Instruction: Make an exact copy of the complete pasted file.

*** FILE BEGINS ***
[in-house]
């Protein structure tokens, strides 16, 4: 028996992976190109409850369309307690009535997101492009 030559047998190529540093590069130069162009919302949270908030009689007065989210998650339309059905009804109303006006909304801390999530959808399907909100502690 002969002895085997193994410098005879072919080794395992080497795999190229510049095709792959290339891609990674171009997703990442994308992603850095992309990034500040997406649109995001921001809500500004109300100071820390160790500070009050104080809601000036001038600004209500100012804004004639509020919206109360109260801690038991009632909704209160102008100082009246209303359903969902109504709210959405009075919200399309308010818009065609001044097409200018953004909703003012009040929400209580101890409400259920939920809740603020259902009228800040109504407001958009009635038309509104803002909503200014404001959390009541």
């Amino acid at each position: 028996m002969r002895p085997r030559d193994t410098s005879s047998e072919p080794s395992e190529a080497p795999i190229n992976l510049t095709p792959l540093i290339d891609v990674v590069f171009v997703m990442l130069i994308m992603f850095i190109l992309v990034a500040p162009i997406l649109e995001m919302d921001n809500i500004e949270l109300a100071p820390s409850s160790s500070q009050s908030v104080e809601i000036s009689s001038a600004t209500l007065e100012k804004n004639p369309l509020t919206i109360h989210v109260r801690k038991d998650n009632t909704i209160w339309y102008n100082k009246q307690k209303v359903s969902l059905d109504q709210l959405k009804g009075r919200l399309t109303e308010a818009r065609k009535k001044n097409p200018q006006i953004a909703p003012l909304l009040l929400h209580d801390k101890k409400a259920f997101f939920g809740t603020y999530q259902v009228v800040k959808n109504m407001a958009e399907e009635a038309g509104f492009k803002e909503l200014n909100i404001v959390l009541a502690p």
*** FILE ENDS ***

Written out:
[in-house]
């Protein structure tokens, strides 16, 4: 028996992976190109409850369309307690009535997101492009 030559047998190529540093590069130069162009919302949270908030009689007065989210998650339309059905009804109303006006909304801390999530959808399907909100502690 002969002895085997193994410098005879072919080794395992080497795999190229510049095709792959290339891609990674171009997703990442994308992603850095992309990034500040997406649109995001921001809500500004109300100071820390160790500070009050104080809601000036001038600004209500100012804004004639509020919206109360109260801690038991009632909704209160102008100082009246209303359903969902109504709210959405009075919200399309308010818009065609001044097409200018953004909703003012009040929400209580101890409400259920939920809740603020259902009228800040109504407001958009009635038309509104803002909503200014404001959390009541």
């Amino acid at each position: 028996m002969r002895p085997r030559d193994t410098s005879s047998e072919p080794s395992e190529a080497p795999i190229n992976l510049t095709p792959l540093i290339d891609v990674v590069f171009v997703m990442l130069i994308m992603f850095i190109l992309v990034a500040p162009i997406l649109e995001m919302d921001n809500i500004e949270l109300a100071p820390s409850s160790s500070q009050s908030v104080e809601i000036s009689s001038a600004t209500l007065e100012k804004n004639p369309l509020t919206i109360h989210v109260r801690k038991d998650n009632t909704i209160w339309y102008n100082k009246q307690k209303v359903s969902l059905d109504q709210l959405k009804g009075r919200l399309t109303e308010a818009r065609k009535k001044n097409p200018q006006i953004a909703p003012l909304l009040l929400h209580d801390k101890k409400a259920f997101f939920g809740t603020y999530q259902v009228v800040k959808n109504m407001a958009e399907e009635a038309g509104f492009k803002e909503l200014n909100i404001v959390l009541a502690p």